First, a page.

A few lame answers had come up in my mind: Well sometimes life doesn’t work out exactly like you expect. The job market isn’t so great in all sectors, I’m doing what’s practical. Life has a lot of obligations, I have to take care of them first. I’m young, I have lots of time.

I don’t remember what I ended up saying, but I know it couldn’t have been a viable answer to her question, because there isn’t one.

Later that morning we were looking down from the Osborne bridge, talking about travel, and she decided in front of me that she was going to backpack through Greece, with all the same casualness with which I might decide to order rye toast.

In the summer we went our separate ways, and she went to Greece. She is now an arts and culture reporter for the CBC.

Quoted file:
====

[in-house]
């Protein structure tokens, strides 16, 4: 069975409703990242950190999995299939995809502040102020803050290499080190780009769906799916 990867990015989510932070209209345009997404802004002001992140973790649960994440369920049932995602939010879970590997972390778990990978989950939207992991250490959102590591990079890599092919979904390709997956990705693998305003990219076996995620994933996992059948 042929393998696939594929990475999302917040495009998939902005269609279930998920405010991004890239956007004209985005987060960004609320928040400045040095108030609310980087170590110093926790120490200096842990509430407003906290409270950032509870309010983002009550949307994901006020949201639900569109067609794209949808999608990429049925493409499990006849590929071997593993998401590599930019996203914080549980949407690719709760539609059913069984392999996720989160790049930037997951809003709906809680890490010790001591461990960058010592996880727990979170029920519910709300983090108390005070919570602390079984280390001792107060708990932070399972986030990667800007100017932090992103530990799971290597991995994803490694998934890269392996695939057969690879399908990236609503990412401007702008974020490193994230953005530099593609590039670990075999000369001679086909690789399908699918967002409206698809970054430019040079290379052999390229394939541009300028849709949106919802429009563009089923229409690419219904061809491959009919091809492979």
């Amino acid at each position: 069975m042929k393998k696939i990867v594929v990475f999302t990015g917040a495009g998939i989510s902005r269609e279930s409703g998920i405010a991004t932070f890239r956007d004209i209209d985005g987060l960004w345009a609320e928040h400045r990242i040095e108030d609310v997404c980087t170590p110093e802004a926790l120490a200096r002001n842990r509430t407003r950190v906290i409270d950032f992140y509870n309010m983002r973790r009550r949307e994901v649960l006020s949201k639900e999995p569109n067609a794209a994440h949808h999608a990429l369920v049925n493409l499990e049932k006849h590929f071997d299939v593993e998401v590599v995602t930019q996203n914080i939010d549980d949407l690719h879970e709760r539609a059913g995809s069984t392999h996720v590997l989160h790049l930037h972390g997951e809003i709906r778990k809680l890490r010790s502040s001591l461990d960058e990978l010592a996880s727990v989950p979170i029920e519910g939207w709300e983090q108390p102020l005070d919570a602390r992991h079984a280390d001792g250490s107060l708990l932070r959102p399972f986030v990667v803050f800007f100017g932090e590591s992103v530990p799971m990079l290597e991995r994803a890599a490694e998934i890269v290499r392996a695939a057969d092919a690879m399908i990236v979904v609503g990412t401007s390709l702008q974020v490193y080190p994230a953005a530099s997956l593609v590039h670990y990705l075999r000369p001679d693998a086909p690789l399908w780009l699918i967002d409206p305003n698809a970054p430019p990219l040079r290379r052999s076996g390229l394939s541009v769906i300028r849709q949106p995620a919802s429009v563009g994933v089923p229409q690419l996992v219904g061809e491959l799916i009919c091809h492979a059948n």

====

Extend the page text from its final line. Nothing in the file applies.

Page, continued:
The German had the same clarity of purpose about Iceland and his boat. His dream was so matter-of-fact to him, such a foregone conclusion, that I wonder what he made of a well-spoken 29-year-old Canadian who could not even guess at what he wanted to do with himself.

Clarity is not normal

When I was in school there were some kids who knew what they were after from the beginning, but they were unususal. Most of us just wanted it to be Saturday. I look now on Facebook at my former classmates’ current occupations, and I may be projecting, but none of them look too dreamy.

I entered two successive careers with no clear vision of what I ultimately wanted my days to be like, and I think this is normal in my culture.

The whole boatride to the track, and the first leg of the hike, I was preoccupied with why so few people around me seem to know what they want their lives to be. It’s not really talked about all that much. It’s almost like dreams are embarrassing, at least outside of the self-improvement/daily-affirmation crowd.